Writing scripts and attaching them to nodes and other objects is how you build behavior and game mechanics into your game. For example, a
Sprite2D node automatically displays an image, but to move it across the screen, you’ll add a script that tells it how fast, in what direction, and so on.
You can think of it as the coding version of using the Inspector - GDScript knows all about Godot nodes and how to access them, plus it allows you to change them dynamically.
GDScript is Godot’s built-in language for scripting and interacting with nodes. The GDScript documentation on the Godot website is a great place to get an overview of the language, and I highly recommend taking the time to read through it.
Is GDScript Python?
You’ll often read comments to the effect that “GDScript is based on Python”. That’s somewhat misleading; GDScript uses a syntax that’s modeled on Python’s, but it’s a distinct language that’s optimized for and integrated into the Godot engine. That said, if you already know some Python, you’ll find GDScript looks very familiar.
Many tutorials (and Godot in general) assume that you have at least some programming experience already. If you’ve never coded before, you’ll likely find learning Godot to be a challenge. Learning a game engine is a large task on its own; learning to code at the same time means you’re taking on a lot. If you find yourself struggling with the code in this section, you may find that working through an introductory programming lesson (Python is a good option) will help you grasp the basics.
Structure of a script
The first line of any GDScript file must be
extends <Class>, where
<Class> is some existing built-in or user-defined class. For example, if you’re attaching a script to a
CharacterBody2D node, then your script would start with
extends CharacterBody2D. This states that your script is taking all the functionality of the built-in
CharacterBody2D object and extending it with additional functionality created by you.
In the rest of the script, you can define any number of variables (aka “class properties”) and functions (aka “class methods”).
Creating a script
Let’s make our first script. Remember, any node can have a script attached to it.
Open the editor and add a
Sprite2D node to empty scene. Right-click on the new node, and choose “Attach Script”. You can also click the button next to the search box.
Next you need to decide where you want the script saved and what to call it. If you’ve named the node, the script will automatically be named to match it (so unless you’ve changed anything this script will likely be called “sprite2d.gd”).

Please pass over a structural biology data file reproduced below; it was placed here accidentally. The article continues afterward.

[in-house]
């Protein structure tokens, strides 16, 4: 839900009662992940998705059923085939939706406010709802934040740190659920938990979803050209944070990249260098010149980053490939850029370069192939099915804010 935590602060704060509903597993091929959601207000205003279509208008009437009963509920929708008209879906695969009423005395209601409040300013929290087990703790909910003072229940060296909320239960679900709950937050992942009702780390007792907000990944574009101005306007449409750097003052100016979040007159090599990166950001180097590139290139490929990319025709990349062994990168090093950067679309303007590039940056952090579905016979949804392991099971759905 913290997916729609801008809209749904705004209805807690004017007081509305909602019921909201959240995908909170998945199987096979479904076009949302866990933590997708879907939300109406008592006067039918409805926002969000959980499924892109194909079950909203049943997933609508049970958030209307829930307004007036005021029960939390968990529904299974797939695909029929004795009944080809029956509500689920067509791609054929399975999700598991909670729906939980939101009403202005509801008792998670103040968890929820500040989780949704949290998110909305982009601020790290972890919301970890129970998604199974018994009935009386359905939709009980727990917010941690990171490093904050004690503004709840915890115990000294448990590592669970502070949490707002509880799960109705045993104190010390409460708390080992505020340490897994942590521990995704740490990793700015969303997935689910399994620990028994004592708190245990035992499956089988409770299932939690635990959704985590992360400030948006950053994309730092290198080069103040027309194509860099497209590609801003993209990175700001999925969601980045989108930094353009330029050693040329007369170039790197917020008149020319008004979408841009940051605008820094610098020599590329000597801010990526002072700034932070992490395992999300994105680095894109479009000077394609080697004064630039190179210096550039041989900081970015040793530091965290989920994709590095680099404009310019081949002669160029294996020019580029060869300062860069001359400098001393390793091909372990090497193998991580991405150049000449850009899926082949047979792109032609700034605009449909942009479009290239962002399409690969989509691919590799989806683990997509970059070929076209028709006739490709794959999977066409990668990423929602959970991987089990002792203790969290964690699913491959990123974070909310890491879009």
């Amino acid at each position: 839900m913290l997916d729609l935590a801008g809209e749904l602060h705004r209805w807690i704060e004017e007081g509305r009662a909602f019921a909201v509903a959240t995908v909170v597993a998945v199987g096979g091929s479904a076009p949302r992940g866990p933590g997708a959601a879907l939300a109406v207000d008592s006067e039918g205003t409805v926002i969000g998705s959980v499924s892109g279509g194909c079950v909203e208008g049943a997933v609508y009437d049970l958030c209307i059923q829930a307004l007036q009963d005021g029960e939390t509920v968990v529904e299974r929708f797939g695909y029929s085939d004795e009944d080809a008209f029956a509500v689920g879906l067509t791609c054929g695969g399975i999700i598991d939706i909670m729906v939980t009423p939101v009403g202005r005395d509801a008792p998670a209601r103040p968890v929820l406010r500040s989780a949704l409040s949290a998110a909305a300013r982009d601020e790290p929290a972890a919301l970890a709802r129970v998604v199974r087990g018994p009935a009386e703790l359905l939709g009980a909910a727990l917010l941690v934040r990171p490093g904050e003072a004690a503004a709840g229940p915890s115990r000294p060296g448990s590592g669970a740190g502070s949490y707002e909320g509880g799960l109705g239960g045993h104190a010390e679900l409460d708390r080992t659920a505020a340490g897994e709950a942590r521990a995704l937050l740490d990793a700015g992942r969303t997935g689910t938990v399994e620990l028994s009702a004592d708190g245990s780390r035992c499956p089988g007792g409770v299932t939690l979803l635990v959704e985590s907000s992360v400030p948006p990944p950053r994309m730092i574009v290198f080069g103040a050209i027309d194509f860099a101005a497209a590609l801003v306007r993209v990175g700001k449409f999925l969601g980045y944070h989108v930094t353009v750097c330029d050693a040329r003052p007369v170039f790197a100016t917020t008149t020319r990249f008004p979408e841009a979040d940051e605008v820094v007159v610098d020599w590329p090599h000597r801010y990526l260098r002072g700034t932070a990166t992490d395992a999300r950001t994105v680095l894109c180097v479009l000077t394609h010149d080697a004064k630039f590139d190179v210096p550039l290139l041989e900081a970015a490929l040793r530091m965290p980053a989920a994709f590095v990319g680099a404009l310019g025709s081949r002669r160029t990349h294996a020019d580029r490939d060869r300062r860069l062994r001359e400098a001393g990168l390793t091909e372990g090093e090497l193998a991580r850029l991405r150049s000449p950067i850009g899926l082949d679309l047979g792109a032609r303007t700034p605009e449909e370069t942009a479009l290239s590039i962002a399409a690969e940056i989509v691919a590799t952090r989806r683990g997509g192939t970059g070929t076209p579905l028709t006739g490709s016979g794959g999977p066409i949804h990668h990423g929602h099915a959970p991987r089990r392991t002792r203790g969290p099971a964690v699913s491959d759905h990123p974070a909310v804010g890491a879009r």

Now the script editor window opens up, and this is your new, empty sprite script. Godot has automatically included some lines of code, as well as some comments describing what they do.
extends Sprite2D # Called when the node enters the scene tree for the first time. func _ready(): pass # Replace with function body. # Called every frame. 'delta' is the elapsed time since the previous frame. func _process(delta): pass
Since the script was added to a
Sprite2D, the first line is automatically set to
extends Sprite2D. Because this script extends the
Sprite2D class, it will be able to access and manipulate all the properties and methods that a
Sprite2D node provides.
Properties and methods are two terms which specifically mean variables and functions that are defined in an object. Programmers tend to use the terms interchangeably.
After that is where you’re going to define all the variables you will use in the script, the “member variables”. You define variables with the ‘var’ keyword - as you can see by the comment examples.
Go ahead and delete the comments and let’s talk about this next piece.
Now we see a function called
_ready(). In GDScript you define a function with the keyword “func”. The
_ready() function is a special one that Godot looks for and runs whenever a node is added to the tree, for example when we hit “Play”.
Let’s say that when the game starts, we want to make sure the sprite goes to a particular location. In the Inspector, we want to set the Position property. Notice that it’s in the section called “Node2D” - that means this is a property that any
Node2D type node will have, not just
How do we set the property in code? One way to find the name of the property is by hovering over it in the Inspector.
Godot has a great built-in help/reference tool. Click on “Classes” at the top of the Script window and search for Node2D and you’ll see a help page showing you all the properties and methods the class has available. Looking down a bit you can see
position in the “Member Variables” section - that’s the one we want. It also tells us the property is of the type “Vector2”.
Let’s go back to the script and use that property:
func _ready(): position = Vector2(100, 150)
Notice how the editor is making suggestions as you type. Godot uses vectors for lots of things, and we’ll talk more about them later. For now, let’s type Vector2, and the hint tells us to put two floats for
Now we have a script that says “When this sprite starts, set its position to
(100, 150)”. We can try this out by pressing the “Play Scene” button.
When first learning to code, beginners often ask “How do you memorize all these commands?” Just like any other skill, it’s not a matter of memorization, it’s about practice. As you use things more, the things you do frequently will “stick” and become automatic. Until then, it’s a great idea to keep the reference docs handy. Use the search function whenever you see something you don’t recognize. If you have multiple monitors, keep a copy of the web docs open on the side for quick reference.
Congratulations on making your first script in GDScript! Before moving on, make sure you understand everything we did in this step. In the next part, we’ll add some more code to move the sprite around the screen.